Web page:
"I think you have to find out what's out there," Torre said. "I certainly don't want to shut myself down after I stop managing. I don't anticipate managing anywhere else, but you're crazy if you don't listen to things. I'm not saying that as a come-on to anybody, trust me, I'm just doing that so I don't say I'm definitely not going to do it and all of a sudden I'm a liar somewhere down the road."
While Torre is adamant he isn't stressing over the decision and doesn't know what he will do at the moment, the feeling among those around the team is he likely will retire and take a position in the front office, allowing him to still be around baseball without having 12-hour workdays and a grueling travel schedule, which make it almost impossible to spend quality time with his wife, Ali, and daughter, Andrea. He mentioned he took a dip in the swimming pool at his house for the first time since moving in three years ago and that he finally plans on building a home on the property he owns in Hawaii, where he plans to one day move when he completely leaves the game.
What might ultimately drive Torre away from the Dodgers and to another team (Torre still wants to be involved in baseball even if he isn't managing) is the current dysfunctional state of the team. No one knows who will be running it after the divorce hearings between Frank and Jamie McCourt, and while the two are in litigation there is a good chance the team won't be able to improve a roster in need of drastic upgrades before it can be considered a World Series contender.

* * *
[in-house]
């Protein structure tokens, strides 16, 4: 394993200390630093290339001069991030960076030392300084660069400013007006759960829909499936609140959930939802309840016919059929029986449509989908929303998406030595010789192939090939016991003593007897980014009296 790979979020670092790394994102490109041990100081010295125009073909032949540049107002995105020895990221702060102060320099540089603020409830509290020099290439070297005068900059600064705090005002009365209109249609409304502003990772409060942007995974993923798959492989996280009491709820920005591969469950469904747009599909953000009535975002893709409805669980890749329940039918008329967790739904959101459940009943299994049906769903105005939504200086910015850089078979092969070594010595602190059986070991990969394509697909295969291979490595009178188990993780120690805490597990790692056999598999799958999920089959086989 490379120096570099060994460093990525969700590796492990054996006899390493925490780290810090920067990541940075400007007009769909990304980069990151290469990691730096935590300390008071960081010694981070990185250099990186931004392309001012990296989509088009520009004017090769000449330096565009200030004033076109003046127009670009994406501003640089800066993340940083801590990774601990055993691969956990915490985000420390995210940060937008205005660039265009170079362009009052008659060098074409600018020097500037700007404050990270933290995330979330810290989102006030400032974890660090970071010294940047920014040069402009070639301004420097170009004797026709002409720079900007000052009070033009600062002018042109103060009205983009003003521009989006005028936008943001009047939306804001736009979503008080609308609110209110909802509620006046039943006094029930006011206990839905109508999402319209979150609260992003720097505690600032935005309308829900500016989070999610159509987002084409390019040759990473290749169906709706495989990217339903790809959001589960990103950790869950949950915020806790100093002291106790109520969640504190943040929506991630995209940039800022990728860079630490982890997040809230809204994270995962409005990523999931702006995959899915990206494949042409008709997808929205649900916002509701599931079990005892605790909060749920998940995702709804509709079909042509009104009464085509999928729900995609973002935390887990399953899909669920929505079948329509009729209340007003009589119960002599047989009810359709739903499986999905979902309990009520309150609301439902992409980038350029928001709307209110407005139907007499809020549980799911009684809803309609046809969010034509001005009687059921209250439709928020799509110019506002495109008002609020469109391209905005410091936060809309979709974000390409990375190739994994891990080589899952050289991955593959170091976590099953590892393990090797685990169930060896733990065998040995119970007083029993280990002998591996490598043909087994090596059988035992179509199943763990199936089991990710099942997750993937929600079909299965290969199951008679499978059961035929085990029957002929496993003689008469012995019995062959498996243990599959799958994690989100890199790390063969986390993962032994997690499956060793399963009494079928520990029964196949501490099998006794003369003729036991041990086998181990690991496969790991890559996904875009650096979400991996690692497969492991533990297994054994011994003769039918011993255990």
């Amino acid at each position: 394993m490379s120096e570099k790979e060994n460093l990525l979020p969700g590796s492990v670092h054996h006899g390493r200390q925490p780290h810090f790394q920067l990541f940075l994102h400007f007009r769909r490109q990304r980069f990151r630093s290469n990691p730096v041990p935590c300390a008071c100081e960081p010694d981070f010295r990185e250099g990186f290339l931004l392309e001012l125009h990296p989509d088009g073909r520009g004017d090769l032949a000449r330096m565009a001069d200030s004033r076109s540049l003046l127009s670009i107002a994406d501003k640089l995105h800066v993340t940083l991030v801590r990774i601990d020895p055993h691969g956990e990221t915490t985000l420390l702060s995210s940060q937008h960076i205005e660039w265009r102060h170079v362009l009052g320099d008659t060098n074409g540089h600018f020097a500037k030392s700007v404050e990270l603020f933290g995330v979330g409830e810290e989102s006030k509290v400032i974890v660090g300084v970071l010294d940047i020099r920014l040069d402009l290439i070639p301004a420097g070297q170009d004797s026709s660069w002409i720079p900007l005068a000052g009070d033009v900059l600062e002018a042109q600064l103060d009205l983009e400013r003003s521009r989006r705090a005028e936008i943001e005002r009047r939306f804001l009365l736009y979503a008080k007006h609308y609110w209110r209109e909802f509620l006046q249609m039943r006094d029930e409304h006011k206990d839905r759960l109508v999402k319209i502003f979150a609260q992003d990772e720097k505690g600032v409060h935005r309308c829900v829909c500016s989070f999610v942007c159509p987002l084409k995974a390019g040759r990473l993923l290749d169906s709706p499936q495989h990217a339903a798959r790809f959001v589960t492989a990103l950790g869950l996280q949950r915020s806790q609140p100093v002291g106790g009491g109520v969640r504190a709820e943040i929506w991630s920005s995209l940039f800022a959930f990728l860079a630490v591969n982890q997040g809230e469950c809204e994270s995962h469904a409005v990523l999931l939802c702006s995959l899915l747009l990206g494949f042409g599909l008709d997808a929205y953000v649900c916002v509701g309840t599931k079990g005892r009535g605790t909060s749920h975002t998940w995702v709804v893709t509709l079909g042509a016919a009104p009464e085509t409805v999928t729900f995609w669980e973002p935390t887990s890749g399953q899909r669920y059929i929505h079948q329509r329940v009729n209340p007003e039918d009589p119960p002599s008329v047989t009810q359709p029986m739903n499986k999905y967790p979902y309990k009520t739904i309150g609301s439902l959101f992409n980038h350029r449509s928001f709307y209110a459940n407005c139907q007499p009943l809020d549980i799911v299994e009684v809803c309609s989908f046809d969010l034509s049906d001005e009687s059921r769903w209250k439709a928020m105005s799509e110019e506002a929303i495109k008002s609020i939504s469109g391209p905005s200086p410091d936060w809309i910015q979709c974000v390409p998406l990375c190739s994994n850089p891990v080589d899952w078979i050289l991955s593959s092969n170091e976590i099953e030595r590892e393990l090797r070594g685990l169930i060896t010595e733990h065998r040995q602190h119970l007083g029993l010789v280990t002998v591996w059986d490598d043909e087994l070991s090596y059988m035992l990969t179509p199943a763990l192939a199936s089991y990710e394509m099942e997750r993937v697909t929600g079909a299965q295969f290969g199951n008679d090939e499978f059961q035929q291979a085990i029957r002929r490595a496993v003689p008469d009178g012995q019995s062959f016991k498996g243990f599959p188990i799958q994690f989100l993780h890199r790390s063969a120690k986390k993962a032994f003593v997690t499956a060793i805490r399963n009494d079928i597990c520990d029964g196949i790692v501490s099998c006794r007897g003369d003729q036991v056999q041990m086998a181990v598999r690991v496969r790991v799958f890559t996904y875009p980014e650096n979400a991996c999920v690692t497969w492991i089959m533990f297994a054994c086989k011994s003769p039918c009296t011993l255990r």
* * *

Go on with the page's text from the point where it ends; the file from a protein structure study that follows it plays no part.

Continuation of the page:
Does Torre really want to spend the twilight of his baseball career working for a dysfunctional, cash-strapped organization?
Torre says he won't base his decision on whether or not he thinks the Dodgers can contend for a World Series next year, and that he wants to work with general manager Ned Colletti on improving a team he has taken to consecutive National League West titles and NL Championship Series.
"I enjoy working with Ned and I enjoy this organization. I really do," he said. "Yeah, have there been some stuff going on and distractions and all that? Yeah, but, hell, after coming from New York, it's no big deal distraction-wise."
Similar to Jackson, who most believe has tabbed Brian Shaw (a popular former player with no head coaching experience) to be his heir apparent, Torre has done the same with Don Mattingly, a popular former player with no managerial experience. The dip in experience and championship cache between the teacher and the pupil in both cases is extreme and cannot be understated whenever Jackson and Torre decide to step down.
While the Lakers might be able to get by on sheer talent with Shaw at the helm for a couple of years, handing the Dodgers' streaky lineup, shaky rotation and nonexistent bullpen to Mattingly full time might signal the end of the most successful three-year period of Dodgers baseball in more than two decades.
Fans can only hope Torre follows Jackson's lead and decides to return to the team, even for one last season, to provide some stability for an organization in desperate need of some right now.
Arash Markazi is a columnist and reporter for ESPNLosAngeles.com. Follow him on Twitter.